14 relatives killed in raid northeast of Baghdad

February 8, 2007 20:27
1 minute read.


Dear Reader,
As you can imagine, more people are reading The Jerusalem Post than ever before. Nevertheless, traditional business models are no longer sustainable and high-quality publications, like ours, are being forced to look for new ways to keep going. Unlike many other news organizations, we have not put up a paywall. We want to keep our journalism open and accessible and be able to keep providing you with news and analyses from the frontlines of Israel, the Middle East and the Jewish World.

As one of our loyal readers, we ask you to be our partner.

For $5 a month you will receive access to the following:

  • A user uxperience almost completely free of ads
  • Access to our Premium Section and our monthly magazine to learn Hebrew, Ivrit
  • Content from the award-winning Jerusalem Repor
  • A brand new ePaper featuring the daily newspaper as it appears in print in Israel

Help us grow and continue telling Israel’s story to the world.

Thank you,

Ronit Hasin-Hochman, CEO, Jerusalem Post Group
Yaakov Katz, Editor-in-Chief

UPGRADE YOUR JPOST EXPERIENCE FOR 5$ PER MONTH Show me later Don't show it again

Gunmen burst into two houses belonging to a Sunni Muslim family northeast of Baghdad on Thursday, killing 14 relatives, police said. The attack occurred around 1 p.m. local time in the village of Rufayaat, about 5 kilometers east of Balad. Balad is a majority Shi'ite town 80 kilometers northeast of the Iraqi capital, but it is surrounded by territory that is mainly populated by Sunnis. At least 10 gunmen piled into two vehicles broke into the homes, then separated women and children from their male relatives. All 14 victims were men, ranging in age from 15 to 75, a police captain said on condition of anonymity because he was not authorized to speak about the matter. US troops arrived at the scene afterward, and evacuated a wounded man to an American military hospital, the Iraqi captain said. The US military had no immediate comment. In mid-October, at least 95 people died in a five-day sectarian slaughter in Balad. The Mahdi Army, a Shi'ite militia loyal to anti-American cleric Muqtada al-Sadr, was blamed for the killings. Militiamen torched businesses and forced hundreds of residents to flee their homes, in apparent retaliation for the beheading of 17 Shi'ite workers. Tribal, religious and government officials later brokered a 20-day truce in the region of central Iraq, hoping to work through Sunni and Shi'ite grievances during the cooling off period, which ended in November 2006. During that time, US forces stepped up patrols in Balad, home to about 80,000 people.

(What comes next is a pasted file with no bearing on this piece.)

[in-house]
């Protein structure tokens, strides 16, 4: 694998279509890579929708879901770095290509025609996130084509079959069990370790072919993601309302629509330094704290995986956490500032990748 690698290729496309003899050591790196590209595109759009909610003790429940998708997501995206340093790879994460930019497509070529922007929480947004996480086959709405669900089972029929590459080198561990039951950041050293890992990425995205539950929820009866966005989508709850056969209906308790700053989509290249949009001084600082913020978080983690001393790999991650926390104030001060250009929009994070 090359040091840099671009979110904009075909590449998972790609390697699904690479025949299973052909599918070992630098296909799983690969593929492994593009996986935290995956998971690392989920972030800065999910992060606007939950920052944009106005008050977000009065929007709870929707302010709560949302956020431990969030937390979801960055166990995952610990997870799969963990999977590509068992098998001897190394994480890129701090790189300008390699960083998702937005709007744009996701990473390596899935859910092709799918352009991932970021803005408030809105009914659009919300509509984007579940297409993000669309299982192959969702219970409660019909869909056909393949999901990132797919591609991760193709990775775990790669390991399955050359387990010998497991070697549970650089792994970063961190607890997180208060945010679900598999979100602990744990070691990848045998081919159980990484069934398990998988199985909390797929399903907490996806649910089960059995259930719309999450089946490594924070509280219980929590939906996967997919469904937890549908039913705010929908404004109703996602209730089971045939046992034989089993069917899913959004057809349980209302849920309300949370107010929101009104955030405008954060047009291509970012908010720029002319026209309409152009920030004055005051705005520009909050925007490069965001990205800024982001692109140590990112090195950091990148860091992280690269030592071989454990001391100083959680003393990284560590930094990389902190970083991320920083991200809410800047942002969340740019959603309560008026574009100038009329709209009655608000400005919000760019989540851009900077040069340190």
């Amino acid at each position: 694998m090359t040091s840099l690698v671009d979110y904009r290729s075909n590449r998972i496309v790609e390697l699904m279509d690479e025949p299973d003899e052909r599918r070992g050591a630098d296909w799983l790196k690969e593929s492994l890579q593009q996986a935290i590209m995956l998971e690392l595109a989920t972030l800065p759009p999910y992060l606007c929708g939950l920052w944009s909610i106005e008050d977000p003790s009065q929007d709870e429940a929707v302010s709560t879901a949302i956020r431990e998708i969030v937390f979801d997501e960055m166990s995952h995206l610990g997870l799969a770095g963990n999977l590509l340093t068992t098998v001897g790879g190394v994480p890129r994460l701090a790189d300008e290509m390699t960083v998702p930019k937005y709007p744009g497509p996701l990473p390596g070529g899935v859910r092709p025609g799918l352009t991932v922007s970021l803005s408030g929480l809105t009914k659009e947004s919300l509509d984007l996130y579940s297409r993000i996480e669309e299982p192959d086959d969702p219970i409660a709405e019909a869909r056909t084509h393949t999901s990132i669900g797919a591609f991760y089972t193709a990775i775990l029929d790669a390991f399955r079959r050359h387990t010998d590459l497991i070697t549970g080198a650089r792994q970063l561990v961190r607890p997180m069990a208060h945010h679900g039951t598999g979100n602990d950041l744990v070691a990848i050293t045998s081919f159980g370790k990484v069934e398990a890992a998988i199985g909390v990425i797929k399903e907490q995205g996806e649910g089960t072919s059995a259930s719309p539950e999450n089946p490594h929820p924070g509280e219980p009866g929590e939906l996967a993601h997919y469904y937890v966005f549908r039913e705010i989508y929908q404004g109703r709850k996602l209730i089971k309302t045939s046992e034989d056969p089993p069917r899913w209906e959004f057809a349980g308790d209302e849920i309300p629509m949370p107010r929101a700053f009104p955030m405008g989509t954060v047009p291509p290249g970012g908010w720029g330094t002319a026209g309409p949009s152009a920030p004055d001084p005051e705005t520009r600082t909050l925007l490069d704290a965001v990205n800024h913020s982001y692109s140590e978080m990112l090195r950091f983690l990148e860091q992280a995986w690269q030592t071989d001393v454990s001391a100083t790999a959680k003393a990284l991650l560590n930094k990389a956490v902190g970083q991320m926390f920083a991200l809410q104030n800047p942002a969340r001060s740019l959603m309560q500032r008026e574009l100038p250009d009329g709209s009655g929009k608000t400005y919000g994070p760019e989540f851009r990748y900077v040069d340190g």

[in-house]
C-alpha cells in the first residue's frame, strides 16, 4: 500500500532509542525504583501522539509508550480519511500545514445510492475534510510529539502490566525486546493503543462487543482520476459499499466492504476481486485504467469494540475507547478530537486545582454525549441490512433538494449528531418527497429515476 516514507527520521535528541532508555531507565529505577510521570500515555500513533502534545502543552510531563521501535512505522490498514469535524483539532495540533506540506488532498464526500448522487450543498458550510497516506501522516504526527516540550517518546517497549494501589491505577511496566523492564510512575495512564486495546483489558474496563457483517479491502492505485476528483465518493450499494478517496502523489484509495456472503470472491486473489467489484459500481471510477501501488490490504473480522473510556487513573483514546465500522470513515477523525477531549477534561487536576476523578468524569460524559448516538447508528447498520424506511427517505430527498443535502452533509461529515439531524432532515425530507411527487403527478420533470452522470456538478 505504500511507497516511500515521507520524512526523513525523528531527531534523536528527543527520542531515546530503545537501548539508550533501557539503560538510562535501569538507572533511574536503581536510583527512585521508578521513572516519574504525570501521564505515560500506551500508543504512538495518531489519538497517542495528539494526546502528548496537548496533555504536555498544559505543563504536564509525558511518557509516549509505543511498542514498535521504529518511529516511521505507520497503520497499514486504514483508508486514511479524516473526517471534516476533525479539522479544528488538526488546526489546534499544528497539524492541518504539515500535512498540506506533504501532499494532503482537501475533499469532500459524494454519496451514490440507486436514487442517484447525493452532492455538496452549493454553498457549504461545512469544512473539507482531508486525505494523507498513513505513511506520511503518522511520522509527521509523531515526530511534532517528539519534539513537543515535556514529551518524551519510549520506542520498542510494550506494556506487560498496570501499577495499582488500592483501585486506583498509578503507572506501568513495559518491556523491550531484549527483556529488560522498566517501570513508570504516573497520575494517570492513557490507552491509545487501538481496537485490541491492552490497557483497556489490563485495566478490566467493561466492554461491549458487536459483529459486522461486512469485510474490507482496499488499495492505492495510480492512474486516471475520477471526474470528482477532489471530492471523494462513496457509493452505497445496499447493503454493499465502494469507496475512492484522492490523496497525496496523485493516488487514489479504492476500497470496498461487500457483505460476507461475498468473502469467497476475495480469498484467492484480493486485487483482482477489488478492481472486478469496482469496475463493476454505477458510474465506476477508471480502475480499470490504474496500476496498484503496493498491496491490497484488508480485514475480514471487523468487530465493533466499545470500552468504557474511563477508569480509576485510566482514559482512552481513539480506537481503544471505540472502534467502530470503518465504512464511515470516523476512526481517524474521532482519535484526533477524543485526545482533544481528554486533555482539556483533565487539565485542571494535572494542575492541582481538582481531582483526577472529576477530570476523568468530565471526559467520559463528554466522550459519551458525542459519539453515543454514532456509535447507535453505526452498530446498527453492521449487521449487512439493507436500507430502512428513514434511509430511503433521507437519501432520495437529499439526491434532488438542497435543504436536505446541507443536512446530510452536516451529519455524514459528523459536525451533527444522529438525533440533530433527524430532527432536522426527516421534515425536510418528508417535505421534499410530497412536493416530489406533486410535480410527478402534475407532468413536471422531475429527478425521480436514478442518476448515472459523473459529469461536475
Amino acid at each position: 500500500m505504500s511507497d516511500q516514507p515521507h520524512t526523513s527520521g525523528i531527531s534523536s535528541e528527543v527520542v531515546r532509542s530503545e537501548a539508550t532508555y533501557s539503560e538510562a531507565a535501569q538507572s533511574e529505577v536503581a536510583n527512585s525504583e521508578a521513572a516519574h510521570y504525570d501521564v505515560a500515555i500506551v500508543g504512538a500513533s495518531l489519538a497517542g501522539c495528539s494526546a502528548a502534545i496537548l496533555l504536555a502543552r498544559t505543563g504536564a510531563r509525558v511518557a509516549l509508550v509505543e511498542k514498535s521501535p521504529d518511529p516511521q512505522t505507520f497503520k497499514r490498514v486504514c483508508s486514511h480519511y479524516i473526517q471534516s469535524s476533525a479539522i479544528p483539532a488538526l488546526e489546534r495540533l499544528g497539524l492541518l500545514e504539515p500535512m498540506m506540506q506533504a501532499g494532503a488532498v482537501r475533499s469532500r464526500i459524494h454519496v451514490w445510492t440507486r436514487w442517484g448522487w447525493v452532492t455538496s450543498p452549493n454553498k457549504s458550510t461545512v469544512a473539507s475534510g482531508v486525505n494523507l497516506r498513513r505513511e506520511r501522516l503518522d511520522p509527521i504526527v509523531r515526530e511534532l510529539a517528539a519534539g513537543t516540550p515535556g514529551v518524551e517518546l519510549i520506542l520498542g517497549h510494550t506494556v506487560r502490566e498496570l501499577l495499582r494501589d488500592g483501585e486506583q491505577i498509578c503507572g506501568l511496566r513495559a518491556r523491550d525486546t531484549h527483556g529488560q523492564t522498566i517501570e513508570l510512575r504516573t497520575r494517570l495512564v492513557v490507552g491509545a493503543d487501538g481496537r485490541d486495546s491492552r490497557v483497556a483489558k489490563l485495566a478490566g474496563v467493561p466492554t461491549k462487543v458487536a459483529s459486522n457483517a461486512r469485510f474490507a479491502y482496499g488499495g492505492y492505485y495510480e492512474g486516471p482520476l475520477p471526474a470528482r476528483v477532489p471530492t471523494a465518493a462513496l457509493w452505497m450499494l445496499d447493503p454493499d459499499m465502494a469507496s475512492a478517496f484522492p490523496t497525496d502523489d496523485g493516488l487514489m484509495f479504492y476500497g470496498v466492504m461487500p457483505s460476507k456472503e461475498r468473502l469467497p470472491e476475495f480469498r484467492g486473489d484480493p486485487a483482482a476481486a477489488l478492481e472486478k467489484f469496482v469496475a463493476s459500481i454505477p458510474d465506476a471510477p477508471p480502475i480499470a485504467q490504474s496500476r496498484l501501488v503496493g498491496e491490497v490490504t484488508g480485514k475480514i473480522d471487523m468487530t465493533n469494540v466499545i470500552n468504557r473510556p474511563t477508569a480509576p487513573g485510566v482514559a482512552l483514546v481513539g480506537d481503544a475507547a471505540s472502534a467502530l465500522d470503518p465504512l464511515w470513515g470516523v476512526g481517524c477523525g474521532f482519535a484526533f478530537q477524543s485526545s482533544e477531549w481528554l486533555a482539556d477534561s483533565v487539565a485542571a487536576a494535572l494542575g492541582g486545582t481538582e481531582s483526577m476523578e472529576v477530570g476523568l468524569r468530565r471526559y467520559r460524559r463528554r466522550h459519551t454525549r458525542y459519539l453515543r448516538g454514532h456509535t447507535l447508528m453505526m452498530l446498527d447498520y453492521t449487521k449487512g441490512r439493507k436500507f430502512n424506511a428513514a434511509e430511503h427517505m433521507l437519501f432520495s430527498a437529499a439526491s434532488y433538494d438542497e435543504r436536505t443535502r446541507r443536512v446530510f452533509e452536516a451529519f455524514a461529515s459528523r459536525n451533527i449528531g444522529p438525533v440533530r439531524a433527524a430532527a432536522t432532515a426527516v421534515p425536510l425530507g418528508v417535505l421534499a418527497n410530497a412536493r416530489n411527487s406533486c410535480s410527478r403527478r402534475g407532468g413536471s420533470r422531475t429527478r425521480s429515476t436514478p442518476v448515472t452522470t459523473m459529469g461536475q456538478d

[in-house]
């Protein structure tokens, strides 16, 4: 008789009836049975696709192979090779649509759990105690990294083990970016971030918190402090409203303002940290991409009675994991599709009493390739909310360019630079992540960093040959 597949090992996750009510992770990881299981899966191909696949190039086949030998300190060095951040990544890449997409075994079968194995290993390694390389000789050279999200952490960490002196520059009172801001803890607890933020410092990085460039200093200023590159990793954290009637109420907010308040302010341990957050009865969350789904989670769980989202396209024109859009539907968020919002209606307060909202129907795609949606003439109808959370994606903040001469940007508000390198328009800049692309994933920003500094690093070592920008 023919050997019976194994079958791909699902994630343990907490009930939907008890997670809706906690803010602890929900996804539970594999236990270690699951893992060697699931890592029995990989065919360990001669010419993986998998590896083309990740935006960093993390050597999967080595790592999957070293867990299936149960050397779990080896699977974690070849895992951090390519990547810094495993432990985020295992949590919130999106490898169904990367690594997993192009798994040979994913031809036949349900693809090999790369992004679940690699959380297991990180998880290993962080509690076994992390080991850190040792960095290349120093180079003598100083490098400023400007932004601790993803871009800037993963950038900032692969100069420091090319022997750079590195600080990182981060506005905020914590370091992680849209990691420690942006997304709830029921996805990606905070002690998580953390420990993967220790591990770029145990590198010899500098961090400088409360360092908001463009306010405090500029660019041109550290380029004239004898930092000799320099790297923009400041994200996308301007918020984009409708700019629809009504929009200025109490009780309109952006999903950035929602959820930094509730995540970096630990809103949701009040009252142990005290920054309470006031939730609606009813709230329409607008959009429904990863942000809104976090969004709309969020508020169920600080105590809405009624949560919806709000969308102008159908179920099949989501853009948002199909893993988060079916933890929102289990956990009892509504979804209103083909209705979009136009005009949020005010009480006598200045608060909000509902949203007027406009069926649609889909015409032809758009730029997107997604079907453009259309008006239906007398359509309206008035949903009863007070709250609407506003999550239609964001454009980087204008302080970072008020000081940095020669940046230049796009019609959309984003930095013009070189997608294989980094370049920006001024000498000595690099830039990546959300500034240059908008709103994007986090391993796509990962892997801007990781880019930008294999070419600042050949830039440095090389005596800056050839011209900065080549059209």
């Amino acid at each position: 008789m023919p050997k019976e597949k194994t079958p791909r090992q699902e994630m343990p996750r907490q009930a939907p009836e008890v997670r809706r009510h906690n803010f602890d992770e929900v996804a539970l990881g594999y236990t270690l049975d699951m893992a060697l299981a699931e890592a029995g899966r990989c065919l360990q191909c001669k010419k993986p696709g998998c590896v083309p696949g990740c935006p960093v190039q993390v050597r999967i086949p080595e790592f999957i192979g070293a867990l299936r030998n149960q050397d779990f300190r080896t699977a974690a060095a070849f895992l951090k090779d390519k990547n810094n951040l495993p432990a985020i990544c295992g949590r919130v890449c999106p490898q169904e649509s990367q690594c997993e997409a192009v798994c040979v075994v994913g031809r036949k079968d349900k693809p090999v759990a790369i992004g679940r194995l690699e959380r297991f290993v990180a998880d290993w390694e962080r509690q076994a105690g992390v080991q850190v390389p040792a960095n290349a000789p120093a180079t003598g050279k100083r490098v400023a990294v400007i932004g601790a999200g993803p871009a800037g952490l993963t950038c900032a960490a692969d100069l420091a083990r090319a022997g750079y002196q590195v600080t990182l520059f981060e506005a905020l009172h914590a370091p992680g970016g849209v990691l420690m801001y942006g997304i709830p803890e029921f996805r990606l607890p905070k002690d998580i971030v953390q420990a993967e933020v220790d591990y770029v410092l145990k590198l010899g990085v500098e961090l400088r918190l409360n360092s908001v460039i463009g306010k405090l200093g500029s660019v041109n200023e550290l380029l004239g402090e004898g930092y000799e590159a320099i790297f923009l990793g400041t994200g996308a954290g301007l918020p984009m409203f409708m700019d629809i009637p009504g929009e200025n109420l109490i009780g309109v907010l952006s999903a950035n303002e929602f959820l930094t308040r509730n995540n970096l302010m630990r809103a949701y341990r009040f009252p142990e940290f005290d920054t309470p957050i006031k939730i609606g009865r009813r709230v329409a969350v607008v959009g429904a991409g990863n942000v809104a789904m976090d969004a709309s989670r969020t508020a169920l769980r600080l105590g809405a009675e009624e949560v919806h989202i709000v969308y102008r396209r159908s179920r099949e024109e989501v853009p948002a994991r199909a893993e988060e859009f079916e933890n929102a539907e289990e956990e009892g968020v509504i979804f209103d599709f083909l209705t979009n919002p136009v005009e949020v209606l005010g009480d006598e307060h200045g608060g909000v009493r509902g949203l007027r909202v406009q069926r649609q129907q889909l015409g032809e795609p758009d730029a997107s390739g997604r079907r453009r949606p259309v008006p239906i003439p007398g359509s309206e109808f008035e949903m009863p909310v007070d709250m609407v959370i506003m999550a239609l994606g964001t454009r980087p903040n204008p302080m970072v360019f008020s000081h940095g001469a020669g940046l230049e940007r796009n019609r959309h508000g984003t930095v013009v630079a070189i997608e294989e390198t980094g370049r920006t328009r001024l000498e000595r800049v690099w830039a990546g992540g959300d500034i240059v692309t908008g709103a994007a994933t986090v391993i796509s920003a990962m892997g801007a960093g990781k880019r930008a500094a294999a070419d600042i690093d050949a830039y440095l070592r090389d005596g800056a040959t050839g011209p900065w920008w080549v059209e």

Related Content

July 19, 2018
Sources close to Netanyahu: Trump knew the Iran nuclear deal was bad